I don’t know what it is with her voice -the tone or the melodic phrasing- but listening to Tamara Levitt tell me to find a comfortable position and relax every part of my body is butter to my daily bread. Finding peace with mindfulness on the Calm app is worth every automatically deducted yearly subscription. If Tamara says all is well, then all is well.
I may be exaggerating a tad. Those meditations help my body relax enough to allow sleep each night, but her voice alone is incapable of keeping me in a relaxed state while I tackle every waking moment.
Mindfulness is definitely a buzzword and has been for some time. Its definition is simply “focused attention on the present.” Teacher and clinician Jon Kabat-Zinn takes it further and calls it “an awareness that emerges through paying attention on purpose.”
Cool. If paying attention means noticing my four-year-old’s closet wall Picasso in red Sharpie or the withering bag of salad in my fridge that I never intended actually to eat, then YES, I am fully aware but apparently not paying enough attention (Picasso in red sharpie on the wall – exhibit A).
What practices can we incorporate that will shift our awareness to what matters? How can I shift from reactive attention to purposeful attention?
One practice I have found incredibly potent is body and breath exercises. If you have ever attempted to make a decision or think clearly while under distress, you may notice how your breathing may quicken or forget to breathe. Your face may feel warm, and your chest may tighten. The deep well of research coming to light on our brain, body, and stress response has allowed adults and children alike to benefit from the tools we now have that work towards calming our bodies and assisting in regulation. My favorites include bell breath, 4-7-8 Breathing, candle/flower breathing, and belly breathing. These exercises are great preparation for a time of guided or free meditation, and you can do them anywhere and at any time.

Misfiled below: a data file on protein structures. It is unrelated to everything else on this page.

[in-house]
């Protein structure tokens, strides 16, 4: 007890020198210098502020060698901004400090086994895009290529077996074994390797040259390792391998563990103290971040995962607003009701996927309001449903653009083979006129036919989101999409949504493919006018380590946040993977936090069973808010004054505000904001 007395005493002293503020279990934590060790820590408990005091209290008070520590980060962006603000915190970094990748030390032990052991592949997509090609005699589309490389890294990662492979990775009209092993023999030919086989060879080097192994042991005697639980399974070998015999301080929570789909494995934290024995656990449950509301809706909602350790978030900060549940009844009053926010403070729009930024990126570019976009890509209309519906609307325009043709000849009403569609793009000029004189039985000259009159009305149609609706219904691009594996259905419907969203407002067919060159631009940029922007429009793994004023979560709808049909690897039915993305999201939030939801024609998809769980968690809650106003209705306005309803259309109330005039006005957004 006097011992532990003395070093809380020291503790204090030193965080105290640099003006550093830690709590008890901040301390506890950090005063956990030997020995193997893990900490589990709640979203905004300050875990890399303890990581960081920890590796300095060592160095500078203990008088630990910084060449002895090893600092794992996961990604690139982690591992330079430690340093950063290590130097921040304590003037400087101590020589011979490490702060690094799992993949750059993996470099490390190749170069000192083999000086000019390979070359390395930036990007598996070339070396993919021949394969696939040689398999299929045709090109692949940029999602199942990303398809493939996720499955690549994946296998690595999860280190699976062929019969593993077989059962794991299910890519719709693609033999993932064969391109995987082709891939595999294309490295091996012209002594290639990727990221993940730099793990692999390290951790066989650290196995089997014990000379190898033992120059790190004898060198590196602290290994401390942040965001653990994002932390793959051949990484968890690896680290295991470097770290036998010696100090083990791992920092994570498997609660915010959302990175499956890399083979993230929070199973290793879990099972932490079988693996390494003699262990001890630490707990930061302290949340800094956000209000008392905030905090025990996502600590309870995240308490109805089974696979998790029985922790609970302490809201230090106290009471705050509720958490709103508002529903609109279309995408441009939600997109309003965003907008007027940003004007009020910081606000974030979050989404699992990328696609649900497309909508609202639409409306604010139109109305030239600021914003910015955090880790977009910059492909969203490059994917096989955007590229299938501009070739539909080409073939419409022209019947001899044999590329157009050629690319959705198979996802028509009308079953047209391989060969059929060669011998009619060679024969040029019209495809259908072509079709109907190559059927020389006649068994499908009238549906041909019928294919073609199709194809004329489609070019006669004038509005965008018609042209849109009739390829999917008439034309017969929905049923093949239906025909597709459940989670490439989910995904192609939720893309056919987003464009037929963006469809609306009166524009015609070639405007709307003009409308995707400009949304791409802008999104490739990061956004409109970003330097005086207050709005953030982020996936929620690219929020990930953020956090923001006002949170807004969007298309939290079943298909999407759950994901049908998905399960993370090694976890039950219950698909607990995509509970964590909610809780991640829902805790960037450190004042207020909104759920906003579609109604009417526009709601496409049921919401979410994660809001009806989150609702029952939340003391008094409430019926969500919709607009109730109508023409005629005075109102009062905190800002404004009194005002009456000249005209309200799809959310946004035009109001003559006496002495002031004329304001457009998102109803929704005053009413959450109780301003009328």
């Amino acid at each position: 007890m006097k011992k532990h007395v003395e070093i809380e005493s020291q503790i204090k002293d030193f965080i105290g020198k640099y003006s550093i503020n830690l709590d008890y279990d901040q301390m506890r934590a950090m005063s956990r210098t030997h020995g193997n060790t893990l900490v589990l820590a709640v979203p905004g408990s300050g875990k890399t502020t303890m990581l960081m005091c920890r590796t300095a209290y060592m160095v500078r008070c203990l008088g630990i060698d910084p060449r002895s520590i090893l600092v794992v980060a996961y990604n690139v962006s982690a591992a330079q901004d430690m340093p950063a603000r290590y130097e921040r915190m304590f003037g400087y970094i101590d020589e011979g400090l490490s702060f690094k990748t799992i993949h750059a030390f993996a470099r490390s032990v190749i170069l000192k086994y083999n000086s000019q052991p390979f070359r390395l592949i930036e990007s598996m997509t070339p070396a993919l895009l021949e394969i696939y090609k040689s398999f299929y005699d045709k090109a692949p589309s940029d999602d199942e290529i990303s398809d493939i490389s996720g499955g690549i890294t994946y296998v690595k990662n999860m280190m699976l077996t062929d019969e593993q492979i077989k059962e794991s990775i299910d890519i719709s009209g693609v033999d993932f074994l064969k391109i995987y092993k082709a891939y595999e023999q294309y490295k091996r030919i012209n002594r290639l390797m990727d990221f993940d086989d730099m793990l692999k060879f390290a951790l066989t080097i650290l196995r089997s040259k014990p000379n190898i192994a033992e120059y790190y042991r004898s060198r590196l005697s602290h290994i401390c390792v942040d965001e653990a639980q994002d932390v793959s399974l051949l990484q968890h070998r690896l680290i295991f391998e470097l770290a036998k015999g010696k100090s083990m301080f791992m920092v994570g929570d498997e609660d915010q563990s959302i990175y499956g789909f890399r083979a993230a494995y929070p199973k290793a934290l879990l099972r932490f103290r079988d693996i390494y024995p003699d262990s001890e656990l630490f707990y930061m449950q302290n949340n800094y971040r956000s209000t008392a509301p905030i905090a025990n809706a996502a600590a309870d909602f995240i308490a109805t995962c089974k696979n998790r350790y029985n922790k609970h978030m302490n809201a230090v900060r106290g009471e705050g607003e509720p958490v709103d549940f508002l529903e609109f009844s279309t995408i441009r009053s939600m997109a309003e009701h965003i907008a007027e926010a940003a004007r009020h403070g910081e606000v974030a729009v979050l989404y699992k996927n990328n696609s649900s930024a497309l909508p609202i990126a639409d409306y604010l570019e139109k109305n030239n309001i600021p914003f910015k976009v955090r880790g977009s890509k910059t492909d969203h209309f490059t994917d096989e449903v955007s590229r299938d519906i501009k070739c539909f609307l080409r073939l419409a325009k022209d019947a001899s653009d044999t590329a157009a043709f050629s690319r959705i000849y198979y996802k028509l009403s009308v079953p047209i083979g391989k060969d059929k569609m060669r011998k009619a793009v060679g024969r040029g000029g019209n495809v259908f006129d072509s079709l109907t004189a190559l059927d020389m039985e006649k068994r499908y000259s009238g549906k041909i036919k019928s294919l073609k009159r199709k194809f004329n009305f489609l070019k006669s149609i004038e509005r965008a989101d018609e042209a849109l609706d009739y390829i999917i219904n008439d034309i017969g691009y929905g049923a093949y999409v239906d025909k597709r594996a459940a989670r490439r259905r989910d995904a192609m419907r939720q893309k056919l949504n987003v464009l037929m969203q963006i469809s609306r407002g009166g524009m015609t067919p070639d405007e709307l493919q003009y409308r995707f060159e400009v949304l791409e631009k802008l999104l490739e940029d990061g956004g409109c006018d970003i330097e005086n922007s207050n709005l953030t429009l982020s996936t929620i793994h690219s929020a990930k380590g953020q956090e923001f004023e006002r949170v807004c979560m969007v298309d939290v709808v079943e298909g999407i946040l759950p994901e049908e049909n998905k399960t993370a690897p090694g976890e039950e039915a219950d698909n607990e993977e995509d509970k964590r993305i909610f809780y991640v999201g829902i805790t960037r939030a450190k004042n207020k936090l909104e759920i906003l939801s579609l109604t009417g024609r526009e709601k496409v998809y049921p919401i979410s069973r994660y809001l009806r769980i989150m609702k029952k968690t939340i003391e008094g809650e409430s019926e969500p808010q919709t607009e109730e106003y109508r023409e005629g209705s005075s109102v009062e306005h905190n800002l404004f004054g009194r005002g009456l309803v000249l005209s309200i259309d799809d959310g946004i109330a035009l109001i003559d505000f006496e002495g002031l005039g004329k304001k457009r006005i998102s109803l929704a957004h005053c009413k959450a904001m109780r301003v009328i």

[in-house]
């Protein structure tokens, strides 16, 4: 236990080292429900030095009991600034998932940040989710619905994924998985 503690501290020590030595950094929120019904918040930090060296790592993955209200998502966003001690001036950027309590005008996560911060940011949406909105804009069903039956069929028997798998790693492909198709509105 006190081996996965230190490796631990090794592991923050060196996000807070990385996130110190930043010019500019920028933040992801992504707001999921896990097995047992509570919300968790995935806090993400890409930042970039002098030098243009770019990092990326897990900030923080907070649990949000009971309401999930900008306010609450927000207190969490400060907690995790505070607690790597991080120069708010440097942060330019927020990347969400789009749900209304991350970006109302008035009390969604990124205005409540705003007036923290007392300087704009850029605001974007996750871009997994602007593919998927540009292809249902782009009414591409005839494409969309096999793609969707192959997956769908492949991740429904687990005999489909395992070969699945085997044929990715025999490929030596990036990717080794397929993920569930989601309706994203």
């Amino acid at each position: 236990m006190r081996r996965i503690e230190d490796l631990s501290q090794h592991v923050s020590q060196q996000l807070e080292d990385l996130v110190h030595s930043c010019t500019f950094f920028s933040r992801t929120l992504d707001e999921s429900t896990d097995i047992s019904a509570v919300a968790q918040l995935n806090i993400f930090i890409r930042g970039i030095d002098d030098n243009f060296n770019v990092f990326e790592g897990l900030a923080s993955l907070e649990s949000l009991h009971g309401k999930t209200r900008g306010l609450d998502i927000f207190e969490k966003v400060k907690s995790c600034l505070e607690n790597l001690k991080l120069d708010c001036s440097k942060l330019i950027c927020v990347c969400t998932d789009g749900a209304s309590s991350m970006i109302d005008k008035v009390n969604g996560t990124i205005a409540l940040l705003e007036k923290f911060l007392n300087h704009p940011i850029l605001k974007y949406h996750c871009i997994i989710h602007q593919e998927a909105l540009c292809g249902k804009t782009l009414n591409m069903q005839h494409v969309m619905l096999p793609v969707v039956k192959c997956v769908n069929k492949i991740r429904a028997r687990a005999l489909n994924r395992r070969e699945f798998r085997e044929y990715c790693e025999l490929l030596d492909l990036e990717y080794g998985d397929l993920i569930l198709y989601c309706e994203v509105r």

A second practice I enjoy is focused attention. Sometimes these are called brain exercises or grounding exercises. My absolute favorite is called 5,4,3,2,1. Name five things you can see, four things you can hear, three things you can feel, two things you can smell, and one thing you can taste. A multi-sensory approach directs our awareness away from your withering bag of salad that you never intended to eat, which could spiral you down the inevitable rabbit hole of replaying all the poor choices you are currently wrestling with by bringing you back to your physical body. If you struggle with situational anxiety or panic attacks, this practice can be tremendously helpful.
The last practice I look forward to each night is my daily guided sleep meditation. This is when Tamara Levitt sings me to sleep for ten minutes, and all is right with the world. While breathing is part of these exercises, the specific themes in guided meditations bring the listener out of the body into a higher space. I do not solve problems or uncover deep-seated trauma during this practice. I find a much-needed release, peace, and the right amount of calm needed before I fall asleep.
When introducing these practices to our kids, we must teach what a feeling looks, feels like, and its name. This does not have to be some special teaching lesson but done through modeling or a “think aloud” (pausing during a show, app, or book and asking questions or discussing aloud). Our kids can begin learning how to recognize, name, and problem solve when faced with lots of stimuli. Once we have a solid base of what a feeling feels like, we can name it, start to understand what triggers a particular feeling, and finally find ways to feel better.
There are gazillions of meditations and practices available to fit what you need. I asked my steadfast Indianapolis Moms collaborators for their recommendations on both child and adult mindfulness materials, and here are their favorites:
Yo Re Mi
Breathe Like a Bear (Willey)
10% Happier (Harris)
Meditation for Fidgety Skeptics (Harris)
Do you have a go-to resource for mindfulness and meditation exercises? Favorite picture book? Podcasts? Free apps? I would love to know about it! Let us know what works for you!